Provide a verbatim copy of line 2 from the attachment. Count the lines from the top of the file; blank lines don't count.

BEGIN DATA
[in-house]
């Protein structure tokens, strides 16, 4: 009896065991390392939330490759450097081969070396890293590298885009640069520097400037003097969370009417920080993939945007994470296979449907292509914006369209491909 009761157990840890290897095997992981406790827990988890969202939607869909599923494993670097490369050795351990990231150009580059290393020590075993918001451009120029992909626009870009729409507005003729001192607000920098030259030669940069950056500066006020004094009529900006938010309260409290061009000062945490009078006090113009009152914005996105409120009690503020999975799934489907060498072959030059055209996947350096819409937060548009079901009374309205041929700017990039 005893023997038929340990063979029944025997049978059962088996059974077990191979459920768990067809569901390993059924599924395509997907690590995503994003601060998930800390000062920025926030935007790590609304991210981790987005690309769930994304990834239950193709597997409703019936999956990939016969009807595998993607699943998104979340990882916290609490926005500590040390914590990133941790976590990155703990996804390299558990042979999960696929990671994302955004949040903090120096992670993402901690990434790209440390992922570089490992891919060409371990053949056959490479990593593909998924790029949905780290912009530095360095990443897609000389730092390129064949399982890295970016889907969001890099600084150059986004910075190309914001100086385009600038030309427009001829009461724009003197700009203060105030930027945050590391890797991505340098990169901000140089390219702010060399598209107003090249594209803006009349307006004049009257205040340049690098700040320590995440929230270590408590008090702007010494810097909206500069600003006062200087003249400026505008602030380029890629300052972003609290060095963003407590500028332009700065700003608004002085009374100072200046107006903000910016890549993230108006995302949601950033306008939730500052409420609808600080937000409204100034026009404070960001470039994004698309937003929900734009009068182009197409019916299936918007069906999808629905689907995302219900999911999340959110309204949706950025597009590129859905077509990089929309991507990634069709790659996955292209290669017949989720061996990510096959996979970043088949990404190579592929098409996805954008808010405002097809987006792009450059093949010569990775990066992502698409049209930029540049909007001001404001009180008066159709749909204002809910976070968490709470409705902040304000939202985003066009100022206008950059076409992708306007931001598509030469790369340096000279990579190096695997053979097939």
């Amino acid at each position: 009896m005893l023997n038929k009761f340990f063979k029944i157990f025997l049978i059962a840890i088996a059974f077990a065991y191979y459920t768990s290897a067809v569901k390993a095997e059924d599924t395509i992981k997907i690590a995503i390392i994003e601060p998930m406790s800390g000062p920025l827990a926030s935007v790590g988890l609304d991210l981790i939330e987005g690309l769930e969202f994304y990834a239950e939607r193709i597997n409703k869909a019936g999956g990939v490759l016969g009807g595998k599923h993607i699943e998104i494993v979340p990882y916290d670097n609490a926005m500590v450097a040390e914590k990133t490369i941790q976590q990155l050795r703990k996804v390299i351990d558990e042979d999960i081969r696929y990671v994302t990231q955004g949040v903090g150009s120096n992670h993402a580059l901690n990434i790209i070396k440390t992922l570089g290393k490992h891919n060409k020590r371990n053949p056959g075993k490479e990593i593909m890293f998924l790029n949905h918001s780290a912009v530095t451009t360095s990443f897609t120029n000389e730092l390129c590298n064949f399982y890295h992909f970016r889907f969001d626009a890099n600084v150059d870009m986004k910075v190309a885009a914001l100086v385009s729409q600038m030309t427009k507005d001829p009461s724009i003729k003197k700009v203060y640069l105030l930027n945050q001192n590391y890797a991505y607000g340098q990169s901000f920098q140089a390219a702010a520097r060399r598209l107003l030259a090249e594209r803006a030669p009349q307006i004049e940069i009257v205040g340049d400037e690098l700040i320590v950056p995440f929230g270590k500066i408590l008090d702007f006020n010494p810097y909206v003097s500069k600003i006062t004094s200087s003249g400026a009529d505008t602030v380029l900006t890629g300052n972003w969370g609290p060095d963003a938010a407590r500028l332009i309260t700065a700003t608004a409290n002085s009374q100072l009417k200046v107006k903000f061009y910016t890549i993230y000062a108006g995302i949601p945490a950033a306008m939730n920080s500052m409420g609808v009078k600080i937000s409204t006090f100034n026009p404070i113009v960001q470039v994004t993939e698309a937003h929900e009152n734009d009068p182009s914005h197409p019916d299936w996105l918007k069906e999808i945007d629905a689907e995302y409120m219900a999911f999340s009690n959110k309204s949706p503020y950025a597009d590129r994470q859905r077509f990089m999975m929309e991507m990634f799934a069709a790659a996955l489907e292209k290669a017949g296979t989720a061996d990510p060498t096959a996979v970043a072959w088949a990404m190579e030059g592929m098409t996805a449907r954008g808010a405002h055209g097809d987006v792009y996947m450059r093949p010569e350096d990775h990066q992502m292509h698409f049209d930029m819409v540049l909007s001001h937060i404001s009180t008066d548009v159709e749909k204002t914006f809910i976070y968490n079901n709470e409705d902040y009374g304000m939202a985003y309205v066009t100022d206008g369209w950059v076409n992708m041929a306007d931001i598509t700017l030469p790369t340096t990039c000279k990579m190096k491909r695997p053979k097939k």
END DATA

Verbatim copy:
């Protein structure tokens, strides 16, 4: 009896065991390392939330490759450097081969070396890293590298885009640069520097400037003097969370009417920080993939945007994470296979449907292509914006369209491909 009761157990840890290897095997992981406790827990988890969202939607869909599923494993670097490369050795351990990231150009580059290393020590075993918001451009120029992909626009870009729409507005003729001192607000920098030259030669940069950056500066006020004094009529900006938010309260409290061009000062945490009078006090113009009152914005996105409120009690503020999975799934489907060498072959030059055209996947350096819409937060548009079901009374309205041929700017990039 005893023997038929340990063979029944025997049978059962088996059974077990191979459920768990067809569901390993059924599924395509997907690590995503994003601060998930800390000062920025926030935007790590609304991210981790987005690309769930994304990834239950193709597997409703019936999956990939016969009807595998993607699943998104979340990882916290609490926005500590040390914590990133941790976590990155703990996804390299558990042979999960696929990671994302955004949040903090120096992670993402901690990434790209440390992922570089490992891919060409371990053949056959490479990593593909998924790029949905780290912009530095360095990443897609000389730092390129064949399982890295970016889907969001890099600084150059986004910075190309914001100086385009600038030309427009001829009461724009003197700009203060105030930027945050590391890797991505340098990169901000140089390219702010060399598209107003090249594209803006009349307006004049009257205040340049690098700040320590995440929230270590408590008090702007010494810097909206500069600003006062200087003249400026505008602030380029890629300052972003609290060095963003407590500028332009700065700003608004002085009374100072200046107006903000910016890549993230108006995302949601950033306008939730500052409420609808600080937000409204100034026009404070960001470039994004698309937003929900734009009068182009197409019916299936918007069906999808629905689907995302219900999911999340959110309204949706950025597009590129859905077509990089929309991507990634069709790659996955292209290669017949989720061996990510096959996979970043088949990404190579592929098409996805954008808010405002097809987006792009450059093949010569990775990066992502698409049209930029540049909007001001404001009180008066159709749909204002809910976070968490709470409705902040304000939202985003066009100022206008950059076409992708306007931001598509030469790369340096000279990579190096695997053979097939």